Most of us are familiar with exchange traded funds as passive funds which track the underlying index to generate returns. However, very few are aware about dividend yielding exchange traded funds. The dividend paying process is pretty much simple, these ETFs invest in the underlying securities of dividend paying stocks and when these stocks roll out dividends, the fund manager collects them distributes it to mutual fund investors who have invested in dividend paying ETFs. Investors can either opt for a dividend distribution plan or they can even consider dividend reinvestment option where the money is invested back in the scheme and may allow an individual’s investments to benefit from power of compounding.
Table of Contents
Why dividend ETFs?
As mentioned earlier, dividend ETFs are meant to invest in a basket of stocks that have the potential to yield decent dividends. The reason dividend ETFs exist is so that retail investors get a chance to earn some dividends by investing in passive funds like ETFs. These funds only invest in stocks that may offer exceptional dividends to investors. Apart from dividend yielding stocks, these ETFs may also invest in real estate investment trusts (REITs).
Depending on the fund manager’s decision and asset allocation strategy of the scheme, the portfolio dividend ETF may consist of regional as well as global dividend stocks. The indices which these dividends track for income generation are known for providing above-market dividend yields and much more liquidity than normal ETFs.
Benefits of investing in dividend ETFs
Dividend ETFs are passively managed funds which means that investors have to pay a low expense ratio for owning these funds. A passively managed fund usually has a low expense ratio as compared to active funds where the fund manager has more involvement than and is actively involved in buying and selling securities to help the scheme achieve its investment objective. However, the underlying benchmark or index which the ETF tracks majorly covers those companies that have a proven track record of providing regular dividends. Dividend yielding ETFs may also invest in bluechip company stocks that are anticipated to less risky than mid and small caps.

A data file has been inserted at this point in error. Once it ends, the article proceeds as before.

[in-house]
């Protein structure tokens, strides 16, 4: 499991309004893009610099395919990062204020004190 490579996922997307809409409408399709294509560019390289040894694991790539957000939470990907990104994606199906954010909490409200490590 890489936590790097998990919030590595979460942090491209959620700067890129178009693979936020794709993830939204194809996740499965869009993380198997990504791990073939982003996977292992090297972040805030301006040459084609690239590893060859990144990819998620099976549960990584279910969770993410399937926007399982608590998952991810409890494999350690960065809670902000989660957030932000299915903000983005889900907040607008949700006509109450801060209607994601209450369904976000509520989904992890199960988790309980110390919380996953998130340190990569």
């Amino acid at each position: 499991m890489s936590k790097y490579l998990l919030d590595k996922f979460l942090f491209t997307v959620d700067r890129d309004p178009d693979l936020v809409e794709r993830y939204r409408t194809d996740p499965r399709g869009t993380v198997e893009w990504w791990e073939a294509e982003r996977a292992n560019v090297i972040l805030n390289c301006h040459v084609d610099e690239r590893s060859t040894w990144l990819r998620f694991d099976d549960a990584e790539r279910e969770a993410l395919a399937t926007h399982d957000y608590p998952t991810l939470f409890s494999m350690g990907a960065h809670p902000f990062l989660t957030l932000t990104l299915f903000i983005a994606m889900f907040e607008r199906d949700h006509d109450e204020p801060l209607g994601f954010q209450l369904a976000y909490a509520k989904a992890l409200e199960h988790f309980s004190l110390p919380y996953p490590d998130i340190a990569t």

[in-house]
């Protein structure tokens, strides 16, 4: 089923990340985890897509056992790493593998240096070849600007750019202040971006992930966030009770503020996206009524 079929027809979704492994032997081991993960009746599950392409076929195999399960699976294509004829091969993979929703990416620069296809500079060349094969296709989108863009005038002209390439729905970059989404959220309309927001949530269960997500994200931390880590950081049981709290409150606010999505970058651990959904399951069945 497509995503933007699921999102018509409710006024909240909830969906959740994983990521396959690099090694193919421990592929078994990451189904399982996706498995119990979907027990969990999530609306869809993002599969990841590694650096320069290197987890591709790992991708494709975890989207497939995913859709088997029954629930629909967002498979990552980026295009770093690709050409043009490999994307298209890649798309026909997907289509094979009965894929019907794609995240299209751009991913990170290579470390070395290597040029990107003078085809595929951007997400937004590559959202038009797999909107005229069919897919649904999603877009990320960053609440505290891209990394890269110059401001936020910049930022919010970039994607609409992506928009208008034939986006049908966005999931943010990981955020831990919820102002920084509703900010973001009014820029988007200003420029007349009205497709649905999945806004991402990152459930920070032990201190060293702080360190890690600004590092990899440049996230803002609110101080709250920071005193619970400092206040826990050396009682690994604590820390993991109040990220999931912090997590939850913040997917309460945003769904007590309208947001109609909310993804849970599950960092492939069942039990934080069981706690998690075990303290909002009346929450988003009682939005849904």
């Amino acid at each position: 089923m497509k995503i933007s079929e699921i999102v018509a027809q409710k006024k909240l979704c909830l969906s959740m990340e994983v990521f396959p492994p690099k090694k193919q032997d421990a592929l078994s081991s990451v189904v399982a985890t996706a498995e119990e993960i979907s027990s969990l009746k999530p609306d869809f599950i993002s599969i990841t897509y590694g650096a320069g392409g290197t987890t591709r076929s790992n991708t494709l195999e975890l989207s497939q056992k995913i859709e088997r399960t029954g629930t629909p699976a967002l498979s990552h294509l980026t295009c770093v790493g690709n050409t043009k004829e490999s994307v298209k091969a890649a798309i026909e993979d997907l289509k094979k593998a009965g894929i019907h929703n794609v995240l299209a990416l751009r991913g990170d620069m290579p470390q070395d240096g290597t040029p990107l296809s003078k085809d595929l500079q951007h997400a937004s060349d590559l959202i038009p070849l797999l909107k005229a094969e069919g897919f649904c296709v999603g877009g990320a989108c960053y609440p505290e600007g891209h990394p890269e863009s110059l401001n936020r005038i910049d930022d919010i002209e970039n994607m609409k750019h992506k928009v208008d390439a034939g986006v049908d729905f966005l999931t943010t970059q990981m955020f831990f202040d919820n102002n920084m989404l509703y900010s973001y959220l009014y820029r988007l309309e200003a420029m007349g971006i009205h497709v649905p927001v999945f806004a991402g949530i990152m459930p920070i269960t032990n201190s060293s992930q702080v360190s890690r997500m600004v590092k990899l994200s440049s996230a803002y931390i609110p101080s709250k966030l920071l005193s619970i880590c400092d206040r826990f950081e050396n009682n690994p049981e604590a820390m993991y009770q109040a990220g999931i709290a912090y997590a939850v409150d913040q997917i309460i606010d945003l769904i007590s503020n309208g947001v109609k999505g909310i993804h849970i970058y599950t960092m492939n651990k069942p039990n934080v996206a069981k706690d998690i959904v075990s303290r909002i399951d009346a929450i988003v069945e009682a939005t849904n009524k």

A low expense ratio means investors can achieve higher capital appreciation than those funds that levy a high expense ratio. Also, ETF units can be traded at the stock exchange just like the stocks of publicly listed companies. This makes them more liquid than other mutual funds like ELSS (Equity Linked Savings Scheme) which comes with a predetermined lock-in period and investors cannot sell units of this fund for at least three years.
Which ETF funds have offered high dividends?
Of all the ETFs, equity ETFs have delivered good returns in the past. Investors must not only look a fund’s past performance before investing. This is not an apt way to invest in mutual funds as past performance of a scheme doesn’t determine its future performance. Investors who are new to investing and need further assistance in making an informed investment decision should seek professional consultation-.